St George Bank is offering business borrowers up to $50,000 to switch from rival lenders in a bid to lift its presence in the corporate lending market.
St George, a subsidiary of the Westpac Banking Corporation, will pay back as much as 0.5% of the size of a loan to customers who switch their business to the bank, up to a maximum of $50,000.
The offer, valid until July 31, follows on from the latest tactics of other lenders, which have attempted to poach each other’s customers with cash incentives, as competition for borrowers heats up.
A spokesperson for St George says when customers look to switch lenders, cost is one of the major impediments.
“Realistically at that $50,000 level, you are talking about larger corporate customers, but the switching opportunity is available to small and medium enterprises as well,” the spokesperson says.
St George is also attempting to reignite its home loan business by extending the timeframe of interest rate discounts. It is offering a 1% discount on mortgage interest rates to new borrowers for the first year of their loan.
It will also pay $700 to anyone who switches from another lender, extending the offer until the end of April.
St George has a history of targeting business lending towards the commercial property market, which suffered setbacks in the wake of the global financial crisis.
But the bank has retreated from the sector, lending $600 million less for commercial property-related deals in the first quarter of 2011.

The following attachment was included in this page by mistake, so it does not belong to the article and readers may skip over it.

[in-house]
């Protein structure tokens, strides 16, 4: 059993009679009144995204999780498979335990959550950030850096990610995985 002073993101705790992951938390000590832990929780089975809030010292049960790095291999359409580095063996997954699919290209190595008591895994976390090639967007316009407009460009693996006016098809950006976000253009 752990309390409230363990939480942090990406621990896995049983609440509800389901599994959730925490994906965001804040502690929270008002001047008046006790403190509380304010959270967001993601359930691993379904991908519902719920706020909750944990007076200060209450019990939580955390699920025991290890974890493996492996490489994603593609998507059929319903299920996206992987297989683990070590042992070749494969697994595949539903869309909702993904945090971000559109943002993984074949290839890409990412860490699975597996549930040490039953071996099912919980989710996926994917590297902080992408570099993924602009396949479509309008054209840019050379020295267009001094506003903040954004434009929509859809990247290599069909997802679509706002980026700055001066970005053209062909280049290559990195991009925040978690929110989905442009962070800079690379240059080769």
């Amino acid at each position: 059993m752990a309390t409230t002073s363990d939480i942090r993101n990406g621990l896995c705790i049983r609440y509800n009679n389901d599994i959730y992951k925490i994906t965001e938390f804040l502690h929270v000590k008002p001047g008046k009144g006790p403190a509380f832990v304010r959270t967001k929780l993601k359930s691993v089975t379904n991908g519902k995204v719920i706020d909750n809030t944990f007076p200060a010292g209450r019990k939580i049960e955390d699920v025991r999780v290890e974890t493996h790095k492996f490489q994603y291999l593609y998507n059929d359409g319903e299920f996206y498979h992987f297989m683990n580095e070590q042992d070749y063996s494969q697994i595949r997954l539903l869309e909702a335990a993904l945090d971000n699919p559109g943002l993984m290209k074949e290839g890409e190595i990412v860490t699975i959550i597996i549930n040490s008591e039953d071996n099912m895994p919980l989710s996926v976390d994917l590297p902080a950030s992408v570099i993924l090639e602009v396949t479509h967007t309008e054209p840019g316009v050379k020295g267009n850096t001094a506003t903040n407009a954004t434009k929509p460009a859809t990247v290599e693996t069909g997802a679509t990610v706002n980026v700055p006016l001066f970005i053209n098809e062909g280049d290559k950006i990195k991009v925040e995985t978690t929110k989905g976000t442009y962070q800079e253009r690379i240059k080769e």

The pullback is part of a plan to diversify St George’s business loan portfolio, with the bank looking to lift its presence in areas such as leisure and hospitality, manufacturing and health.
The latest figures from the Reserve Bank of Australia show the volume of lending to corporate Australia fell 0.1% in January and 2.4% over the past 12 months.
The St George spokesperson says competition for customers is intensifying as a result.
“Competition, whether it is in the home loan market, deposits or business lending, is as strong as it has ever been,” he says.
“Post-GFC, we are in a lower credit growth environment. To win business at the moment, you need to really fight harder for it and when there is low credit growth, you have to take customers from competitors.”
The latest DBM Business Financial Services Monitor shows the customers of smaller lenders are more satisfied than those who bank with one of the major four.
DBM managing director Dhruba Gupta says the gap is growing, with regard to customer satisfaction levels among small banks and big banks, partly because the former are seen to be more accessible.
“This suggests that a locally-focused brand – providing it can offer all the same things as a big bank – has an increasingly large role to play [in the lending market],” he says.